Essentially it’s too late to do anything and I AM FREAKING OUT.
I really, really want to complete the run in less than 3 hours else I will feel like all the extra work I have been doing will be for nothing and as much as I want to enjoy the race, I want to feel like I am progressing. Not enough to try out for the Olympics or anything, but just to be moving along the improvement line in a positive manner. I also don’t want to let Hattie down as she can run faster than me and so I would be very cross with myself if she didn’t get a sub 3 because she was running with me. Additionally I also don’t want to disappoint Curly Sue who has worked so hard on getting us ready and prepared for the start line on the 25th March.
Husband is also running the London Landmarks Half and he is on for a very strong 13.1 miles indeed. His training has been more consistent that any race he has run previously and frankly some of his times over a 1 kilometre distance have been ridiculous. He is in the first wave and so will set off 40 minutes before I will and so will have quite a wait for me at the end.
So in the middle of my panic, a glimmer of hope. My Fairy Godmother, Merida, sent Hattie and I a message. If you recall, Merida paced me to my fastest ever 10k last year at the Bristol 10k last year and we’ve since become good friends as we discovered we have much in common: gin, champagne, running, children, stupidly busy jobs, and …er gin. (Never underestimate the bonding power of gin).
Merida is running London Landmarks Half for MacMillan Cancer and has raised £600 in sponsorship money. Unfortunately, thanks to a couple of bouts of proper flu (not a heavy cold or “man-flu”, but real “put you in bed for a week, oh my goodness I can’t believe I can be this ill and not be in hospital” flu) her training has not been what she had wanted it to be at all. So she messaged Hattie and I to ask if we would like to have another running buddy on the day? Also to say that if we wanted to run a specific time then she would gladly work out the pacings and run with us/shout at us/encourage us over the line too as she would like to help us achieve our goal. I was with Hattie when the message came in and I think we responded with a loud “WHOOP” and “YES PLEASE”.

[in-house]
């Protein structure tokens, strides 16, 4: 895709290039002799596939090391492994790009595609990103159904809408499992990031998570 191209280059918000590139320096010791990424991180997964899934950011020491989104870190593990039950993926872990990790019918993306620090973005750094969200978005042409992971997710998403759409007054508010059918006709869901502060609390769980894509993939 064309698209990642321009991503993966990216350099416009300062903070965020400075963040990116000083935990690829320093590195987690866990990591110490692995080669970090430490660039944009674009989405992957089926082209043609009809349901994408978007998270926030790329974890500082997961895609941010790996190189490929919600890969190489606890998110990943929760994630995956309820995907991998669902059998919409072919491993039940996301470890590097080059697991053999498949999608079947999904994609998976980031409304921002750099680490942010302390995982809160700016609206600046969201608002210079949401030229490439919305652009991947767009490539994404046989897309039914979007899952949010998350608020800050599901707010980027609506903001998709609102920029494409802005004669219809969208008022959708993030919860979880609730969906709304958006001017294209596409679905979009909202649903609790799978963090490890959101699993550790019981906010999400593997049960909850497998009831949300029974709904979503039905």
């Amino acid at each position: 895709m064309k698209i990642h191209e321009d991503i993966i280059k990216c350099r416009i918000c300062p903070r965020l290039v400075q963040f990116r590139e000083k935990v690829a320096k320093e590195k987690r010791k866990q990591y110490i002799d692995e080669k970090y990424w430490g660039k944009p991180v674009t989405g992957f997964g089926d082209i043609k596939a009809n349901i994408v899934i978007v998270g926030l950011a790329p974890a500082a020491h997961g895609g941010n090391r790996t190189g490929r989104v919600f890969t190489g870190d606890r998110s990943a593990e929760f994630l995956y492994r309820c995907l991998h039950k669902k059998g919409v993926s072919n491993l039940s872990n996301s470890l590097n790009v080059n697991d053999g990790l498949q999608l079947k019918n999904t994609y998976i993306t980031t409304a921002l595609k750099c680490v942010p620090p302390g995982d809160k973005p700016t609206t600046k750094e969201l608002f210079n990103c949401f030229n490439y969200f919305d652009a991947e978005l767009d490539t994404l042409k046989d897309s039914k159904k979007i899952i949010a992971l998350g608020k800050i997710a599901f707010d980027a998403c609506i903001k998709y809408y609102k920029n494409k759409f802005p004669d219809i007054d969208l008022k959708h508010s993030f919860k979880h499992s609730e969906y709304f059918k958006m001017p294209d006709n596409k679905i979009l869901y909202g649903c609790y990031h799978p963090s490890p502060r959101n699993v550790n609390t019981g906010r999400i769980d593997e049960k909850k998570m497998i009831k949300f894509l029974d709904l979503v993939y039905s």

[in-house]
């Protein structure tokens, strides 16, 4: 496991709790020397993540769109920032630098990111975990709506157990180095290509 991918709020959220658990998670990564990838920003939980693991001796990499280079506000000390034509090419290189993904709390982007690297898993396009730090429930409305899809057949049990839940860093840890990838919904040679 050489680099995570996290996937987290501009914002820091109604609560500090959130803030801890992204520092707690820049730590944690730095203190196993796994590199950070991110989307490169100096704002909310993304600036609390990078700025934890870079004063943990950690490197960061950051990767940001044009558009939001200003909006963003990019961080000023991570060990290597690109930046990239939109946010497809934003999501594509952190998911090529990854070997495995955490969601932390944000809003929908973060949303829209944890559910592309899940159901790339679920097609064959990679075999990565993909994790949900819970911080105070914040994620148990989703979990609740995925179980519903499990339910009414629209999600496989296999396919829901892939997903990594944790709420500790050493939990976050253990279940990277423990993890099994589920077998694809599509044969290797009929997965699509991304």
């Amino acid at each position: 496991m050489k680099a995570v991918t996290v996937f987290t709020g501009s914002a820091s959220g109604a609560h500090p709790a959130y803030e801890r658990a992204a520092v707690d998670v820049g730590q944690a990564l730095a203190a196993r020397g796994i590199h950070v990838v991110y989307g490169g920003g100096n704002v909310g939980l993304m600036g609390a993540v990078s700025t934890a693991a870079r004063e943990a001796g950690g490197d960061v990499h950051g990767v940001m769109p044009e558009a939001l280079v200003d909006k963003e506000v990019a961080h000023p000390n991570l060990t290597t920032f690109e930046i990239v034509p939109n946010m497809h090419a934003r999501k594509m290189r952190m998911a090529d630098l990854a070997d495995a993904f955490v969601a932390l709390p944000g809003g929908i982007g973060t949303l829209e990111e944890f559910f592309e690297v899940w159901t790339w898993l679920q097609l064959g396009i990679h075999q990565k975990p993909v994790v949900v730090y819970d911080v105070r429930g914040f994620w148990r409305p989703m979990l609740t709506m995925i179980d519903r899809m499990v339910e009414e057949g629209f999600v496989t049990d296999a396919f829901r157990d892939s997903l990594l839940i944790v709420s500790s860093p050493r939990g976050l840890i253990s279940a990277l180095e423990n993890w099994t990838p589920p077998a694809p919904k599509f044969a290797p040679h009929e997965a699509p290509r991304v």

So this gives me a very real glimmer of hope in an otherwise dark feeling week. Genuinely I don’t know if I can do a sub 3 hour half marathon and I am not someone who likes to contemplate failure, but I have the best friends and support network and so I will try my best. With both Hattie and Merida shouting at me (in an encouraging manner of course…at least I hope so!) I have the best chance, but ultimately I know it’s down to me. I have to pull it out of the bag on the day.
London Landmarks Half Marathon have released an app to allow participants to be tracked along the route. This is a photo of my race number.
Should you wish to follow and send me telepathic cheers of “come on Claire, run faster” or “Merida, run in front of her holding up a can of premix gin and tonic” or “Hattie, just slap her”, this would all be welcomed.
I may or may not blog again before the big day – it largely depends on my state of mind, which as you can see, is up and down. Whatever happens, I will try to be pleased with my time whatever I get. I will try and I am nothing if not a trier.